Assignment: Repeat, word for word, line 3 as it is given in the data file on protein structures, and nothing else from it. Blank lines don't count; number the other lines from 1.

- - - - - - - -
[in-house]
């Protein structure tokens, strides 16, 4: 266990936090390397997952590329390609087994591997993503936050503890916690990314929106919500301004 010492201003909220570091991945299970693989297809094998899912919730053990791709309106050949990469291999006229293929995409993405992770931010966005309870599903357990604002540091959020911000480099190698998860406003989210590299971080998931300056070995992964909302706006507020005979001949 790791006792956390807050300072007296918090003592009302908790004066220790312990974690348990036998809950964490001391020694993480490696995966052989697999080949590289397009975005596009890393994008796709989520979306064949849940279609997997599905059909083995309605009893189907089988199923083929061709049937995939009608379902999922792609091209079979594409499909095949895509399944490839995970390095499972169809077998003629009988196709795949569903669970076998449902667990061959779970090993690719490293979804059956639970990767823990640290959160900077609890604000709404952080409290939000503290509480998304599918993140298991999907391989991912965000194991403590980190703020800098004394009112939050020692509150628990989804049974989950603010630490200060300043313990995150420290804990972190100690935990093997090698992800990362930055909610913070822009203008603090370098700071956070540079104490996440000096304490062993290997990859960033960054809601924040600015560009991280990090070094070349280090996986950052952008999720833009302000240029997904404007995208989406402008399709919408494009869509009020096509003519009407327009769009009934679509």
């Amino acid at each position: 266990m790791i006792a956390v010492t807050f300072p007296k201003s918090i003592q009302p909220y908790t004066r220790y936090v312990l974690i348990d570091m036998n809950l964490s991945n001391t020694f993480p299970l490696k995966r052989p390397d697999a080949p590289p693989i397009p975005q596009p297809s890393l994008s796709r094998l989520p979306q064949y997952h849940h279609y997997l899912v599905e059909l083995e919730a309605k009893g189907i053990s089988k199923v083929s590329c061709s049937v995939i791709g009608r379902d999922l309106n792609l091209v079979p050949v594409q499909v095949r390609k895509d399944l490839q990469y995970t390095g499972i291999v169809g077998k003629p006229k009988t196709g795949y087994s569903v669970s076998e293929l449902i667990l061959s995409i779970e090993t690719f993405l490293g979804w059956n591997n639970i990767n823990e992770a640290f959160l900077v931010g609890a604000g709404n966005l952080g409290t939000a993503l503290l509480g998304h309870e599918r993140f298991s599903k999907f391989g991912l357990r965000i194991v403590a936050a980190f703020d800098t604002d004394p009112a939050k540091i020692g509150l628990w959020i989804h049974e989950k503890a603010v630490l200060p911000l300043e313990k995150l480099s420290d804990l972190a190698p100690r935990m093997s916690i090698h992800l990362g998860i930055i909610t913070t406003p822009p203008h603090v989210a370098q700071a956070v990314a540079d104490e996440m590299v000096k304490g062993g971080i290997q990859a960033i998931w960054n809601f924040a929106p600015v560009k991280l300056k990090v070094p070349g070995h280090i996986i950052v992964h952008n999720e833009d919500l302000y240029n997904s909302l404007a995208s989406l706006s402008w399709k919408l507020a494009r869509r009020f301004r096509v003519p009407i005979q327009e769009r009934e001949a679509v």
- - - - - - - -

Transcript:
């Amino acid at each position: 266990m790791i006792a956390v010492t807050f300072p007296k201003s918090i003592q009302p909220y908790t004066r220790y936090v312990l974690i348990d570091m036998n809950l964490s991945n001391t020694f993480p299970l490696k995966r052989p390397d697999a080949p590289p693989i397009p975005q596009p297809s890393l994008s796709r094998l989520p979306q064949y997952h849940h279609y997997l899912v599905e059909l083995e919730a309605k009893g189907i053990s089988k199923v083929s590329c061709s049937v995939i791709g009608r379902d999922l309106n792609l091209v079979p050949v594409q499909v095949r390609k895509d399944l490839q990469y995970t390095g499972i291999v169809g077998k003629p006229k009988t196709g795949y087994s569903v669970s076998e293929l449902i667990l061959s995409i779970e090993t690719f993405l490293g979804w059956n591997n639970i990767n823990e992770a640290f959160l900077v931010g609890a604000g709404n966005l952080g409290t939000a993503l503290l509480g998304h309870e599918r993140f298991s599903k999907f391989g991912l357990r965000i194991v403590a936050a980190f703020d800098t604002d004394p009112a939050k540091i020692g509150l628990w959020i989804h049974e989950k503890a603010v630490l200060p911000l300043e313990k995150l480099s420290d804990l972190a190698p100690r935990m093997s916690i090698h992800l990362g998860i930055i909610t913070t406003p822009p203008h603090v989210a370098q700071a956070v990314a540079d104490e996440m590299v000096k304490g062993g971080i290997q990859a960033i998931w960054n809601f924040a929106p600015v560009k991280l300056k990090v070094p070349g070995h280090i996986i950052v992964h952008n999720e833009d919500l302000y240029n997904s909302l404007a995208s989406l706006s402008w399709k919408l507020a494009r869509r009020f301004r096509v003519p009407i005979q327009e769009r009934e001949a679509v």